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Ballet dancers return to Crest Theatre for performance combining painting, music, dance

Ballet dances become business people with Capital Dance Project

Local dancers take advantage of the break in the Sacramento Ballet season to produce their own dance, art and music collaborations with local artists. The Capital Dance Project presents Behind the Barre Aug. 26 and 27. More info at capitaldancepro
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Local dancers take advantage of the break in the Sacramento Ballet season to produce their own dance, art and music collaborations with local artists. The Capital Dance Project presents Behind the Barre Aug. 26 and 27. More info at capitaldancepro

The Capital Dance Project is back for a second summer. And this year, its performances will combine painting and homegrown music with pirouettes and pliés.

CDP is the company of Sacramento ballet dancers that formed out of necessity last summer when the ballet abruptly ended its season early. The dancers pulled together a summer show at the Crest Theatre in 21 days and nearly packed the joint.

This summer, they’ve had a lot more time to design two performances at the Crest. And what they’ve come up with sounds remarkable.

Their performances – “Behind the Barre: Made in Sacramento” – will showcase the dancers in nine acts performed to music composed by local musicians and accompanied by visual art produced by local artists.

The dancers are choreographing the work, rehearsing daily at CLARA Midtown, the new performance space on N Street. They’ve also designed the costumes and are handling the logistics, including marketing and sponsorships.

“I’m so in awe of all of them,” said Alexandra Cunningham, a ballet dancer and an event organizer. “It feels like a bit of an artistic renaissance in our city, and we’re trying to connect with our local artists in a deeper way.”

Capital Dance Project is only in its second year but seems to have staying power. It’s giving local dancers a chance to keep sharp for the grueling Sacramento Ballet season that starts in October. It also has given the ballet a chance to widen its reach with new audiences.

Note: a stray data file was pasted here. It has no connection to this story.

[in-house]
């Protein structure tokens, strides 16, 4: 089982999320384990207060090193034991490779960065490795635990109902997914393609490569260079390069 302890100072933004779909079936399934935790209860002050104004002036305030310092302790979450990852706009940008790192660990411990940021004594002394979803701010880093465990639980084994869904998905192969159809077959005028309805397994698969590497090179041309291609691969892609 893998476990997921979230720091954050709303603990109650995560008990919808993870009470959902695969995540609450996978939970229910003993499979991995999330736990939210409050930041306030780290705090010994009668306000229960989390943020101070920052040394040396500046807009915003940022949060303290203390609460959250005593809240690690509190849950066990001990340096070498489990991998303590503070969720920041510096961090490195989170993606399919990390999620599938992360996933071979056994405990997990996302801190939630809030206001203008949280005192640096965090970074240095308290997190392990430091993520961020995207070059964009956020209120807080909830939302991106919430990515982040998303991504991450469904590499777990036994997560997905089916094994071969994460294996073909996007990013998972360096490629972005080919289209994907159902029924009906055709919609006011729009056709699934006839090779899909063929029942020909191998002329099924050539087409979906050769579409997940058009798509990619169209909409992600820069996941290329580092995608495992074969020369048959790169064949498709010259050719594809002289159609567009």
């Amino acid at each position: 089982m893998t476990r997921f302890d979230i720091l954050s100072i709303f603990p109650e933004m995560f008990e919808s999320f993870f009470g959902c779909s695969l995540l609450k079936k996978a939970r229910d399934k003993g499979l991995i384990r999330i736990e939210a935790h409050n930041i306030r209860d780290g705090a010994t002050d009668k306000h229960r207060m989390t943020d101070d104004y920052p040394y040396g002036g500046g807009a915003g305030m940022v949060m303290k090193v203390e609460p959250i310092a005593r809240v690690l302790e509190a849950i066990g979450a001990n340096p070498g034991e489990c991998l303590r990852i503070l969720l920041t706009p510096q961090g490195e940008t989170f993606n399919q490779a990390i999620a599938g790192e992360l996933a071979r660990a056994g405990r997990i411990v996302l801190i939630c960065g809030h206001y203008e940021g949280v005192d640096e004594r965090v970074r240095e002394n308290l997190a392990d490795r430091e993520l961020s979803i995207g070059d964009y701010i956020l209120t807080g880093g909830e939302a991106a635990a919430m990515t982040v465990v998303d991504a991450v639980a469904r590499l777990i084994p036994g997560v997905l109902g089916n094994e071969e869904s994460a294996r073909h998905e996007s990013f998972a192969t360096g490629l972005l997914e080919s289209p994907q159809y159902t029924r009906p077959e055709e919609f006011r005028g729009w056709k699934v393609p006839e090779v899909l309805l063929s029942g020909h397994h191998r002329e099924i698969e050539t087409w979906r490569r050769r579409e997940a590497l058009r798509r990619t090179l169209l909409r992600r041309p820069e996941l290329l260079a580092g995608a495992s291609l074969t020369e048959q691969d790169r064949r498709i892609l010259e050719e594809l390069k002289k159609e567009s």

In addition to the performances, the company is planning to mentor at-risk youths. Using a $15,000 grant it received from Sacramento Republic FC, CDP will give out 100 tickets for each performance to young people and open rehearsals to disadvantaged youths.

“Behind the Barre” will culminate a big week in the local art scene.

The dance project’s first performance is Aug. 26 at 7:30 p.m. at K Street’s Crest Theatre. A second performance will take place the following night at the same time. That’s also the week the Sacramento Mural Festival takes over the alleys of midtown with a dozen local and international artists.

Last year’s “Behind the Barre” was amazing. The lineup this year is even bigger.

EDM artist Elijah Jenkins, also known as Waste Money, will perform live with a dance choreographed by the ballet’s Alex Biber. Shaun Burner, one of the driving forces behind Art Hotel, will have his live drawing projected onto stage as the dancers follow his path.

Artist Waylon Horner designed costumes for one dance, while the others were designed and made by dancer Kaori Higashiyama. The Sacramento Taiko Dan drummers will perform. Artists Franceska Gamez, Kevin Zee and Trent Dean have designed set backdrops, lighting and other visuals.

Raphael Delgado, one of the city’s hottest artists, is putting together a piece to coordinate with a performance choreographed by dancer Rex Wheeler. Delgado said the connection of dance and painting is natural, noting Pablo Picasso designed the costumes and sets for several performances by the influential Ballets Russes nearly 100 years ago.

“We speak a language only a few people speak,” he said. “And we’re slaves for our art.”

Tickets for the shows can be purchased at www.capitaldanceproject.org.

​Sacramento Ballet artistic director Ron Cunningham gives a tour of the dance company's new home: The E. Claire Raley Studios for the Performing Arts - the former Fremont School for Adults--was renamed Clara Midtown on April 6.

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